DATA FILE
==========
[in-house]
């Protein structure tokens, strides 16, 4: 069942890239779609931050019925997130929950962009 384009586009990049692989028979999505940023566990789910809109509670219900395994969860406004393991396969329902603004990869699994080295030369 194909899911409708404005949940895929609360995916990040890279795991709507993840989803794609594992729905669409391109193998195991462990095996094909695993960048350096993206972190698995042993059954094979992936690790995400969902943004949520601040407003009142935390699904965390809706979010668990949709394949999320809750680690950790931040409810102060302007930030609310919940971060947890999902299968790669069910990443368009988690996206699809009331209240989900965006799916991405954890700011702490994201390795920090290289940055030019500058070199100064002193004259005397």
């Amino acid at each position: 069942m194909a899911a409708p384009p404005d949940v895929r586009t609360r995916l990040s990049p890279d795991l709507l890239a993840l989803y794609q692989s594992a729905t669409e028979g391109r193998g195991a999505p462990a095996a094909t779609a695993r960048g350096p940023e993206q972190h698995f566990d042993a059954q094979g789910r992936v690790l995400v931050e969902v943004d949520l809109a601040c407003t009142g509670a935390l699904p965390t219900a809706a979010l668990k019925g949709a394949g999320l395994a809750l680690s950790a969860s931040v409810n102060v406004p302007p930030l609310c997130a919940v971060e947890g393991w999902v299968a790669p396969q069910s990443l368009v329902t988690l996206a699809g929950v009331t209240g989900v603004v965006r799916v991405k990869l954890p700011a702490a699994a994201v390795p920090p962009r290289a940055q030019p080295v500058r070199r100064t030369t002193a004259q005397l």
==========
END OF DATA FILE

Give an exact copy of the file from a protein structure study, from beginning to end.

[in-house]
């Protein structure tokens, strides 16, 4: 069942890239779609931050019925997130929950962009 384009586009990049692989028979999505940023566990789910809109509670219900395994969860406004393991396969329902603004990869699994080295030369 194909899911409708404005949940895929609360995916990040890279795991709507993840989803794609594992729905669409391109193998195991462990095996094909695993960048350096993206972190698995042993059954094979992936690790995400969902943004949520601040407003009142935390699904965390809706979010668990949709394949999320809750680690950790931040409810102060302007930030609310919940971060947890999902299968790669069910990443368009988690996206699809009331209240989900965006799916991405954890700011702490994201390795920090290289940055030019500058070199100064002193004259005397």
């Amino acid at each position: 069942m194909a899911a409708p384009p404005d949940v895929r586009t609360r995916l990040s990049p890279d795991l709507l890239a993840l989803y794609q692989s594992a729905t669409e028979g391109r193998g195991a999505p462990a095996a094909t779609a695993r960048g350096p940023e993206q972190h698995f566990d042993a059954q094979g789910r992936v690790l995400v931050e969902v943004d949520l809109a601040c407003t009142g509670a935390l699904p965390t219900a809706a979010l668990k019925g949709a394949g999320l395994a809750l680690s950790a969860s931040v409810n102060v406004p302007p930030l609310c997130a919940v971060e947890g393991w999902v299968a790669p396969q069910s990443l368009v329902t988690l996206a699809g929950v009331t209240g989900v603004v965006r799916v991405k990869l954890p700011a702490a699994a994201v390795p920090p962009r290289a940055q030019p080295v500058r070199r100064t030369t002193a004259q005397l």